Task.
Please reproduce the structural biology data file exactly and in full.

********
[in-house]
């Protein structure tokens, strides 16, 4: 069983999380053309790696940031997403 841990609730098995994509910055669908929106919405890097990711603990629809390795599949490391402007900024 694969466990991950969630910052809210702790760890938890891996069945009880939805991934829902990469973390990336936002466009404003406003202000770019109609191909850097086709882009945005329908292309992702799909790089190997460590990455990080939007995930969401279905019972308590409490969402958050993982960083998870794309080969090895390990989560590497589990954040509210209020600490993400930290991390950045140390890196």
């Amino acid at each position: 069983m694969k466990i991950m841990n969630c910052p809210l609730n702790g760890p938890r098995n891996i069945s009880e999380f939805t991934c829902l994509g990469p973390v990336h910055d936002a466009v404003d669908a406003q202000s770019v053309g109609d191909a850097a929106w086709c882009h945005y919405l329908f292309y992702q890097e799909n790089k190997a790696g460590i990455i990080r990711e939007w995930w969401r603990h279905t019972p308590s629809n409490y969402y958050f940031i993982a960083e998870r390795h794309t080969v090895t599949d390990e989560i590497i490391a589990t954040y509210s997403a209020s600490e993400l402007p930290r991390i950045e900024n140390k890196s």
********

[in-house]
């Protein structure tokens, strides 16, 4: 069983999380053309790696940031997403 841990609730098995994509910055669908929106919405890097990711603990629809390795599949490391402007900024 694969466990991950969630910052809210702790760890938890891996069945009880939805991934829902990469973390990336936002466009404003406003202000770019109609191909850097086709882009945005329908292309992702799909790089190997460590990455990080939007995930969401279905019972308590409490969402958050993982960083998870794309080969090895390990989560590497589990954040509210209020600490993400930290991390950045140390890196």
């Amino acid at each position: 069983m694969k466990i991950m841990n969630c910052p809210l609730n702790g760890p938890r098995n891996i069945s009880e999380f939805t991934c829902l994509g990469p973390v990336h910055d936002a466009v404003d669908a406003q202000s770019v053309g109609d191909a850097a929106w086709c882009h945005y919405l329908f292309y992702q890097e799909n790089k190997a790696g460590i990455i990080r990711e939007w995930w969401r603990h279905t019972p308590s629809n409490y969402y958050f940031i993982a960083e998870r390795h794309t080969v090895t599949d390990e989560i590497i490391a589990t954040y509210s997403a209020s600490e993400l402007p930290r991390i950045e900024n140390k890196s």